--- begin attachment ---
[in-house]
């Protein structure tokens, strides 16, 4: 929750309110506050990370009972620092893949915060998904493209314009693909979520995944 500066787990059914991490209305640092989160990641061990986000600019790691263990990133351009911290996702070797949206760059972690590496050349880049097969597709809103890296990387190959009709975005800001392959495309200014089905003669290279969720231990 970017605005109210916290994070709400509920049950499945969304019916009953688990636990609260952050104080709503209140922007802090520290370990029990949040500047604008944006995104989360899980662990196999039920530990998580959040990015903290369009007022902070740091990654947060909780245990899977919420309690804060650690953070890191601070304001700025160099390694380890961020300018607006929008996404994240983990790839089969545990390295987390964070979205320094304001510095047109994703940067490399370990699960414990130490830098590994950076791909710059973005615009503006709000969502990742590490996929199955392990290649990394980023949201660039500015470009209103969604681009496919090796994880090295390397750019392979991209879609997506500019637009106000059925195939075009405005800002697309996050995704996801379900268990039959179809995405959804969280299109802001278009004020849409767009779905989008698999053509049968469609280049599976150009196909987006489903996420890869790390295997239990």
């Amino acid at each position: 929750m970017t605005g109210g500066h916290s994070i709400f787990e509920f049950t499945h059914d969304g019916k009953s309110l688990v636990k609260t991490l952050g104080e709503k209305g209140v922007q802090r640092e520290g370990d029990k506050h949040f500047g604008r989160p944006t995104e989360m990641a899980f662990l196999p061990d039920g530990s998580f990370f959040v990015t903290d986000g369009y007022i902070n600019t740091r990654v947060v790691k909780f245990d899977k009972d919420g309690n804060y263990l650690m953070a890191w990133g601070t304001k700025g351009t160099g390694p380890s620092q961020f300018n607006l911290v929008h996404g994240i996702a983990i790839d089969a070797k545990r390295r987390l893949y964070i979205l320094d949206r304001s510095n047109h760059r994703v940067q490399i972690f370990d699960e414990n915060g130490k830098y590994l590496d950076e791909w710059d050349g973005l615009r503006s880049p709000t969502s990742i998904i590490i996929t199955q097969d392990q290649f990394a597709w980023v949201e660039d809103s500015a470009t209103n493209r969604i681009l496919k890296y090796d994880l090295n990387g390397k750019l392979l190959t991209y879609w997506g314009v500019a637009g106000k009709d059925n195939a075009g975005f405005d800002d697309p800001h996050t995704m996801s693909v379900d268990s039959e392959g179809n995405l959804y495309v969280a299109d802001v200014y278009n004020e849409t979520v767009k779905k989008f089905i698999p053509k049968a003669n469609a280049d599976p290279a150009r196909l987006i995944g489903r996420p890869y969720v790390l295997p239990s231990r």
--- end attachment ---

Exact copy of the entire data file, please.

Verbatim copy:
[in-house]
């Protein structure tokens, strides 16, 4: 929750309110506050990370009972620092893949915060998904493209314009693909979520995944 500066787990059914991490209305640092989160990641061990986000600019790691263990990133351009911290996702070797949206760059972690590496050349880049097969597709809103890296990387190959009709975005800001392959495309200014089905003669290279969720231990 970017605005109210916290994070709400509920049950499945969304019916009953688990636990609260952050104080709503209140922007802090520290370990029990949040500047604008944006995104989360899980662990196999039920530990998580959040990015903290369009007022902070740091990654947060909780245990899977919420309690804060650690953070890191601070304001700025160099390694380890961020300018607006929008996404994240983990790839089969545990390295987390964070979205320094304001510095047109994703940067490399370990699960414990130490830098590994950076791909710059973005615009503006709000969502990742590490996929199955392990290649990394980023949201660039500015470009209103969604681009496919090796994880090295390397750019392979991209879609997506500019637009106000059925195939075009405005800002697309996050995704996801379900268990039959179809995405959804969280299109802001278009004020849409767009779905989008698999053509049968469609280049599976150009196909987006489903996420890869790390295997239990």
């Amino acid at each position: 929750m970017t605005g109210g500066h916290s994070i709400f787990e509920f049950t499945h059914d969304g019916k009953s309110l688990v636990k609260t991490l952050g104080e709503k209305g209140v922007q802090r640092e520290g370990d029990k506050h949040f500047g604008r989160p944006t995104e989360m990641a899980f662990l196999p061990d039920g530990s998580f990370f959040v990015t903290d986000g369009y007022i902070n600019t740091r990654v947060v790691k909780f245990d899977k009972d919420g309690n804060y263990l650690m953070a890191w990133g601070t304001k700025g351009t160099g390694p380890s620092q961020f300018n607006l911290v929008h996404g994240i996702a983990i790839d089969a070797k545990r390295r987390l893949y964070i979205l320094d949206r304001s510095n047109h760059r994703v940067q490399i972690f370990d699960e414990n915060g130490k830098y590994l590496d950076e791909w710059d050349g973005l615009r503006s880049p709000t969502s990742i998904i590490i996929t199955q097969d392990q290649f990394a597709w980023v949201e660039d809103s500015a470009t209103n493209r969604i681009l496919k890296y090796d994880l090295n990387g390397k750019l392979l190959t991209y879609w997506g314009v500019a637009g106000k009709d059925n195939a075009g975005f405005d800002d697309p800001h996050t995704m996801s693909v379900d268990s039959e392959g179809n995405l959804y495309v969280a299109d802001v200014y278009n004020e849409t979520v767009k779905k989008f089905i698999p053509k049968a003669n469609a280049d599976p290279a150009r196909l987006i995944g489903r996420p890869y969720v790390l295997p239990s231990r």